Line 3D geometry - defined by 2 points
Line defined by 2 points Point P1(x1,y1,z1) ( , , )
Point P2(x2,y2,z2) ( , , )
Distance from
P1 to P2
Line spherical angles
Parametric
equation of the line
     x = + t
     y = + t
     z = + t
If   t = The equivalent point on the line is:
If   t = The equivalent point on the line is:
Line equation x +
= y +
= z +
Direction angles
Direction cosines
3D lines
Distance between two points
and
Line passing through two points
and
A point P(x, y, z) is on the line L if and only if the direction numbers determined by P0 and P1 are proportional to those determined by P1 and P2. If the proportionality constant is t we see that the conditions are:
The two points of the parametric equation of a line are:
(1)
The parametric equations of a line L through the point
with direction numbers a, b and c are given by the equations:
(2)
Two points formed by the equation of a line also may be written symmetrically as:
Two lines with slopes of (a1, b1, c1) and (a2, b2, c2) are perpendicular
to each other if and only if:
Two lines are parallel if:
Finding the distance d between 2 lines L1 and L2 that are given by the parametric equations:
L1
L2
Step (1) Calculate the cross product of the direction numbers, the result is a vector perpendicular to both lines:
Step (2) Find the norm of the vector (is a scalar value):
Step (3) The unit vector in this direction is:
Step (4) Find a point P on L1 where t = 0:
Step (5) Find a point Q on L2 where s = 0:
Step (6) Find vector PQ connecting P to Q by subtructing (Q ⎯ P):
PQ = [(x1 - x0), (y1 - y0), (z1 - z0)]
Step (7) The absolute value of the dot product of n with PQ will give the required distance d between the lines:
Example 1: Find a) the parametric equations of the line passing through the points P1(3, 1, 1) and P2(3, 0, 2). b) Find a point on the line that is located at a distance of 2 units from the point (3, 1, 1). a) from equation (1) we obtain the parametric line equations:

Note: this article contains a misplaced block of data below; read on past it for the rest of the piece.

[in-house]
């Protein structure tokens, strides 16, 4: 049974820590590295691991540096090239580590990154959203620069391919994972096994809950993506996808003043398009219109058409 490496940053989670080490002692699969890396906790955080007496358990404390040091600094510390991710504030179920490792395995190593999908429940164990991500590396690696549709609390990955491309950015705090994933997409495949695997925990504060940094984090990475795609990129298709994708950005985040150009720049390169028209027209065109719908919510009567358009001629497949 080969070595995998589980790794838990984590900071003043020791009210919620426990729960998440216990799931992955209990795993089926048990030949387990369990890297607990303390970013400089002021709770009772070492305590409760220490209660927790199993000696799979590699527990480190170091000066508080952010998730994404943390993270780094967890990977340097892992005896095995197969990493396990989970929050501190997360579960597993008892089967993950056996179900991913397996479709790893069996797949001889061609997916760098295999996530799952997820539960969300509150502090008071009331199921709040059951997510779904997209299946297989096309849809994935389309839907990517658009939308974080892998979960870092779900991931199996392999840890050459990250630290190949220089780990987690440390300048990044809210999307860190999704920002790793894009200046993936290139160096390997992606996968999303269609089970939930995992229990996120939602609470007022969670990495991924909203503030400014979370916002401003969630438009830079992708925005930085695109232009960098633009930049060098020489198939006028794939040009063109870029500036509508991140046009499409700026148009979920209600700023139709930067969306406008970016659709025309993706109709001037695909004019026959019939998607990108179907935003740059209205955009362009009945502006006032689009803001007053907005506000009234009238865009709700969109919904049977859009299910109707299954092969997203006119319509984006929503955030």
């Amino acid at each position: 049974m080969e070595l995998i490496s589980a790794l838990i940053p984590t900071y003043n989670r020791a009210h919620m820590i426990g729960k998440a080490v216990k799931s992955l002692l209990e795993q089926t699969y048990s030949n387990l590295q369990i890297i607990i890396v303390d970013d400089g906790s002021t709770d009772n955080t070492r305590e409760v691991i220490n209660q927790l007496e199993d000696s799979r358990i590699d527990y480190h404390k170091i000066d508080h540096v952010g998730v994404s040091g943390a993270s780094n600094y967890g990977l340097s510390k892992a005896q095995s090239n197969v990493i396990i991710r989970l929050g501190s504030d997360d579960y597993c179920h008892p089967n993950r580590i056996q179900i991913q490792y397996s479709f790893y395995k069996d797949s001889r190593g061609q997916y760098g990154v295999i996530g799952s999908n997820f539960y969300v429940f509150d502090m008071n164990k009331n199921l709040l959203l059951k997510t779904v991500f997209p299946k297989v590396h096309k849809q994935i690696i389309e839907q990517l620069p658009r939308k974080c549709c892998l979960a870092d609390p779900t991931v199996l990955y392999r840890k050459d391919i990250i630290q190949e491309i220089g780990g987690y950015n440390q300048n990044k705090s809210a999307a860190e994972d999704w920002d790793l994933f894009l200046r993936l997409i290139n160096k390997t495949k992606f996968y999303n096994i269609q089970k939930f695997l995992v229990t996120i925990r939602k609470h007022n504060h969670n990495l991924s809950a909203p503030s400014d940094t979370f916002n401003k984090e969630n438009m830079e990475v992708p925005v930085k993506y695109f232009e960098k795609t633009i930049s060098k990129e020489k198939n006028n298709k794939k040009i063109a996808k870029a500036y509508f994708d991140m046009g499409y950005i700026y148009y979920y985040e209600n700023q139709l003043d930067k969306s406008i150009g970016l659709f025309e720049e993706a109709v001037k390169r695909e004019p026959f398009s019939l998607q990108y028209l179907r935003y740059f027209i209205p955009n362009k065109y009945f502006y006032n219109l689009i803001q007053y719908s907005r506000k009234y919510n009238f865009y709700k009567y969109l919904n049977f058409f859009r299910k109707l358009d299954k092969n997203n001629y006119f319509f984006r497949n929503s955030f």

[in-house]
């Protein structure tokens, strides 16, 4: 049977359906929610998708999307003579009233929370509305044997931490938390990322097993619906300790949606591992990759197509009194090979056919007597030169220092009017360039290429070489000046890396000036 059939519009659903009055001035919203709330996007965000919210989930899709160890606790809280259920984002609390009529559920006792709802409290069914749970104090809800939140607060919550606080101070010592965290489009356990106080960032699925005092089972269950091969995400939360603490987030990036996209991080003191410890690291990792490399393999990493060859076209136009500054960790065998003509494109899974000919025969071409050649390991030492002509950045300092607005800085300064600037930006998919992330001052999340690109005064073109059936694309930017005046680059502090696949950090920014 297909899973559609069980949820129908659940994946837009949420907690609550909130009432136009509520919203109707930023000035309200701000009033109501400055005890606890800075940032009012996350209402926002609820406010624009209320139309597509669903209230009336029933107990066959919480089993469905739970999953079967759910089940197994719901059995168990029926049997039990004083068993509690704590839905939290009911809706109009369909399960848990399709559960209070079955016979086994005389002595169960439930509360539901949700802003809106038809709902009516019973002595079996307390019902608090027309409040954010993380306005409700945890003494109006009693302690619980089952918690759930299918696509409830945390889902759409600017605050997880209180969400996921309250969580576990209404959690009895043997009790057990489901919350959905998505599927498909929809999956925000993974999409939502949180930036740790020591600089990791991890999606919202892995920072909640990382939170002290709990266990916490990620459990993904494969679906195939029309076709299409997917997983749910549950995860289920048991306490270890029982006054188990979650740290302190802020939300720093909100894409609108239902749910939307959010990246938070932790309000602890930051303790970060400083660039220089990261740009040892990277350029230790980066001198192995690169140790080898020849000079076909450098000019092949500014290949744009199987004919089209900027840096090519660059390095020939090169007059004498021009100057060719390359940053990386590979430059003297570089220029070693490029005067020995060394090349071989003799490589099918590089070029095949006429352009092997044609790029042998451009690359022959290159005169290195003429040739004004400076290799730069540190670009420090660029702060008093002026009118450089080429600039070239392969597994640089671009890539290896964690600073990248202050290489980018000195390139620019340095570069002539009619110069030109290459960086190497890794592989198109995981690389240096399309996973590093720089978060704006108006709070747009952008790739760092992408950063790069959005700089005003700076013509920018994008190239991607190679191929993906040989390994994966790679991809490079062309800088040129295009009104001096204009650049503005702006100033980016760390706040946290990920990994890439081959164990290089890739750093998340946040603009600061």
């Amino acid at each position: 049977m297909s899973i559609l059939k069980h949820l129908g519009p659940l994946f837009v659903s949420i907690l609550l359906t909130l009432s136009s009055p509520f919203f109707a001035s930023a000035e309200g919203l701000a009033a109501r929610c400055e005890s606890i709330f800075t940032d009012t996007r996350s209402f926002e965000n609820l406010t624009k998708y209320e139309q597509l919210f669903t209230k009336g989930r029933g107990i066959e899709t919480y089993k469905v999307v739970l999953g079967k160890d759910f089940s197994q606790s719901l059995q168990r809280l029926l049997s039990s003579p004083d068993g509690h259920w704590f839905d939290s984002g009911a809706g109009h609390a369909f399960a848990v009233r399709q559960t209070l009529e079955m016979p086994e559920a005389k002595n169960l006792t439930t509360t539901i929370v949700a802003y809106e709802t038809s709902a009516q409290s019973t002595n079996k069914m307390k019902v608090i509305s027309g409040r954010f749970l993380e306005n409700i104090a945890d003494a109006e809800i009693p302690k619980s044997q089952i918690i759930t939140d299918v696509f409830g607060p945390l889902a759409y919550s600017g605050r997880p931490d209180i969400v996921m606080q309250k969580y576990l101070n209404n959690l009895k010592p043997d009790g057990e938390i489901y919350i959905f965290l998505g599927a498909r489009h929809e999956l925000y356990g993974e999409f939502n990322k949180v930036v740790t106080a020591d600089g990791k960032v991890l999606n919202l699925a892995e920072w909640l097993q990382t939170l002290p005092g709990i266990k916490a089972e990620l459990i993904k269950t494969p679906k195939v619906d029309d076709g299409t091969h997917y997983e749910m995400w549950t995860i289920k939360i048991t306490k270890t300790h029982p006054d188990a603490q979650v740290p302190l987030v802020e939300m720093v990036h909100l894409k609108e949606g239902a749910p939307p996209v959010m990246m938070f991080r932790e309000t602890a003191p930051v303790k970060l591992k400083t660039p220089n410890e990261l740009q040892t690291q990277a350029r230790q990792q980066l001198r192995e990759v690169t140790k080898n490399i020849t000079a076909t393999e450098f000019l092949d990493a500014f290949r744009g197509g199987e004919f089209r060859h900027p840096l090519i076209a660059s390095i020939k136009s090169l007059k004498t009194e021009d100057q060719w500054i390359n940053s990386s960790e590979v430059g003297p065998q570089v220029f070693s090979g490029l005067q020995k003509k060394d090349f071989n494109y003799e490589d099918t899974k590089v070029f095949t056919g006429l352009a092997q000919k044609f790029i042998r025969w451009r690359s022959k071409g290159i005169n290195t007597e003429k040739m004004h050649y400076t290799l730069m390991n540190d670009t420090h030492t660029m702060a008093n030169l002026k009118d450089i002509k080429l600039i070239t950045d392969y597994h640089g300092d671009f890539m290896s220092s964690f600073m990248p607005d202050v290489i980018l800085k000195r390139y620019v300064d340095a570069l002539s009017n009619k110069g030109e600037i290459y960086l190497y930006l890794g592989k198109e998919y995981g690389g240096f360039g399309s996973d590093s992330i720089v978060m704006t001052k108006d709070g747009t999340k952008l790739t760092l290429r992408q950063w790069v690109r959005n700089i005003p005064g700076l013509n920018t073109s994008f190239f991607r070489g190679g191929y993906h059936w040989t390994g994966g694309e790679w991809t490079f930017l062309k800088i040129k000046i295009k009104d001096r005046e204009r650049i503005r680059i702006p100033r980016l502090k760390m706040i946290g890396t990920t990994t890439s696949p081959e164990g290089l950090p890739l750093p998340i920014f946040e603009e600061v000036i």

Any additional point on this line can be described by changing the value of t for example t = 2 gives the point (3, ⎯ 1, 3) which is located on the line.

b) distance from any point (x, y, z) to the point (3, 1, 1) is:
Replace x, y and z by their parametric values gives:
Substituting the value of t in the parametric line eqiuations yields the required point which can be located on either side of the line:
Example 2: Find the equation of the line that passes through the point (1, 1, ⎯ 2) and is parallel to the line that connects the points
A(1, 2, 3) and B(2, 0, 4).
The direction numbers (values of t) of the given A B line are:
The required line that passes through point (1, 1, ⎯ 2) is:
Example 3: Find the distance between the lines:
Step (1) Cross product of the direction numbers is:
Step (2) The norm of the vector is:
Step (3) The unit vector in the line direction:
Step (4) A point P on L1 where t = 0 is at: (3, ⎯ 2, 5)
Step (5) A point Q on L2 where s = 0 is at: (3, 2, ⎯ 1)
Step (6) (Q ⎯ P) = (0, 4 ⎯ 6)
Step (7) Finally the distance between the lines is:
Direction angles, direction cosines and direction numbers
A line has two sets of direction angles according to the pointing direction of the line
If α, β, γ are the direction angles of a line then the direction cosines
are:
and:
If d is the length of the line then the direction cosines values are:
The direction numbers are the length of the line projected on the 3 axes x, y and z and their values are a, b and c.